Another unedited excerpt of Wrecking Ball
Suicide only becomes an option when depression persists for a long time. I’ve been reading narratives of bipolar individuals in acute states of paralysis for years, ever since I was formally diagnosed myself. Even so, the most concise written account of the harrowing process I’ve ever encountered would seem to be a very obvious one. I first stumbled across it while experiencing some serious high school emotional turbulence. Far from making me more depressed, the novel made me feel understood instead.
The Bell Jar by Sylvia Plath won its reputation for its frank depiction of the slowly debilitating depression present within a talented young adult. Those who saw me take a similar plunge could have predicted where I’d end up by studying the text. Like Esther Greenwood, I observed, with paralytic and weary horror the result of prolonged depression. I experienced how effectively all the energy and vitality of my life was sadistically removed, inch by inch. By the end, going through with killing yourself reaches paradoxical proportions. It is a way to regain life by casting one’s lot with the afterlife.
No longer believing that life would be pleasurable again, choice had been completely removed. I was left no personal agency. People around me kept telling me to hold on, to keep fighting. Those who did not understand the illness tried to guilt me into not going through with it. Suicide is a permanent solution for a temporary problem. I must have heard that a thousand times from a thousand different people.
This line of logic assumed that I’d maybe just not thought the matter through--or that I hadn’t thought of it a particular way. To be willing to sacrifice one’s very earthly existence, a state of being that is a biological compulsion and imperative is a decision few arrive at impulsively or without severe contemplation. Forcing oneself to the brink takes extreme effort. The nature of the illness leaves one weak, disoriented, discouraged. Formulating a plan and then making sure it succeeds is laborious.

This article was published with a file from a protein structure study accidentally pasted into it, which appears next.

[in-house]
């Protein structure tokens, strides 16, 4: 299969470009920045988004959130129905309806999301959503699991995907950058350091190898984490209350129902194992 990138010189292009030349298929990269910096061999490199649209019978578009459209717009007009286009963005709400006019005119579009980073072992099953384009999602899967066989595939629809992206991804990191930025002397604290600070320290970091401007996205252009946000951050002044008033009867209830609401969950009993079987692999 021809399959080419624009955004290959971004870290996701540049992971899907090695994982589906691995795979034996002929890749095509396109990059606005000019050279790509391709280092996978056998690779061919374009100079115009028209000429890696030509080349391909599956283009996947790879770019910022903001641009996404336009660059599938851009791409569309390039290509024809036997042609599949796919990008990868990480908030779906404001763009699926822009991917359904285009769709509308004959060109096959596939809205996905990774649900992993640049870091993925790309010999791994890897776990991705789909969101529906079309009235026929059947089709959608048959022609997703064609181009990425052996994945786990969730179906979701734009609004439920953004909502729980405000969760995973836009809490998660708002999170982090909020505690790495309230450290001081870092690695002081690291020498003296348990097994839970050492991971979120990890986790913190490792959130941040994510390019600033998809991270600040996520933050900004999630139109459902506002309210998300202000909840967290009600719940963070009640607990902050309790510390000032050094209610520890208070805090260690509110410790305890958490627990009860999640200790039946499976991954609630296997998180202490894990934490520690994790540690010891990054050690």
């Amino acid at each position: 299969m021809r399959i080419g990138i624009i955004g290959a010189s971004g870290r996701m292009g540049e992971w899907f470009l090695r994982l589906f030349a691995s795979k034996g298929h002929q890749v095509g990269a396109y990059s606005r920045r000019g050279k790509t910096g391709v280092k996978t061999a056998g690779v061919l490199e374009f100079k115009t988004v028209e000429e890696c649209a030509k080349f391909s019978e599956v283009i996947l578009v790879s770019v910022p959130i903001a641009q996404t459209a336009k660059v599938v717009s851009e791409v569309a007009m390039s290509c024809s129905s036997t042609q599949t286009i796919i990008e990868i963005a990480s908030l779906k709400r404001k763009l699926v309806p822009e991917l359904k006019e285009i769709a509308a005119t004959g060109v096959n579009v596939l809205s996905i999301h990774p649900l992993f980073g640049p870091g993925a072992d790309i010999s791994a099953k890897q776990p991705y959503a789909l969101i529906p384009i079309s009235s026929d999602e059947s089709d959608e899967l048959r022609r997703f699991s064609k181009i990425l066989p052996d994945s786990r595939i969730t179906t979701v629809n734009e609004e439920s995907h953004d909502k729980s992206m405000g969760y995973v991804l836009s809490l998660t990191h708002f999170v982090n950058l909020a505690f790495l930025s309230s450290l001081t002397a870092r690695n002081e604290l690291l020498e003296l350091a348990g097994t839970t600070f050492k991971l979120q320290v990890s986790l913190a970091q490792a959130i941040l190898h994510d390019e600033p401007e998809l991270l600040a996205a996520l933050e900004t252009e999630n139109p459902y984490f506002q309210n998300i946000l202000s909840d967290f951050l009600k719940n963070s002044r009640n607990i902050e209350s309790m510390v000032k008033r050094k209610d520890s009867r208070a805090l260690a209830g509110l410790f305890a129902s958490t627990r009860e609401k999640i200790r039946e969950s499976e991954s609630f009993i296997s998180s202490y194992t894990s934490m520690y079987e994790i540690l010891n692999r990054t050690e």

I invited, then courted the possibility of death by my own hand because it gave me an incentive. It restored a glimmer of hope, of possibility. When even taking a shower and eating grows difficult, one sees nothing resembling a conclusion to these feelings. In life, we’re driven by strongly felt, strongly actualized goals and aspirations. Depression removes the prospect of future life plans. The throbbing psychological and physical pain grinds a person down to nothing. It persists day after day, often with no relief to be found or anticipated.
Reassurance, even from sympathetic voices is mostly ineffective. Though it might be a little like building a bridge over the river Kwai, suicide is the final valiant thrust. If sickness is a battle between will and resolve, the last bombastic volley can be seen as the desire to be or not to be. Dying unifies muddled thoughts into a grand final ambition, a comprehensible, motivating solution to end the pain. Those who have not fallen into this quicksand themselves do not fully understand.
The series of attempts all run together these days. My father took it upon himself to keep me alive. He was my primary caretaker for a two or three year period. It was fortunate this hell only persisted for two or three years. I doubt anyone, myself included, could have made it beyond that. But while in the middle of it, there seemed to be no way out for anyone.
Once, while in his company, I sought to jump out the window of my bedroom. Dad grabbed me at the last minute. He was stronger and larger than me; he trapped me underneath the weight of his body. The backyard was a ravine that, sloping steadily downhill, ended at a small creek. Had I succeeded, I would have suffered broken bones and lacerations, but I would not have died. The elevation wasn’t sufficient enough to accomplish my purpose.
My internet friends were concerned. I’d since been befriended by a girl my age who lived in the UK, in London. For a time, we carried on an improbable relationship, one separated by a great distance. She was someone who I couldn’t visit by car. A trip would cost hundred of dollars I didn’t have. She worked at an off-license (liquor store) and went to school full-time. Expecting her on these shores was simply a dream.
The entire relationship was unrealistic, stuck together by a cloying sense of melodrama. But I did find an unforeseen source of strength and healing. The girl’s mother, in accordance with her Christian faith, listened to my insecurities every day over the phone. Her resolve to help me must have been intense, because most people would have given up and ceased communication altogether. I am thankful for the guidance and advice of that calm voice.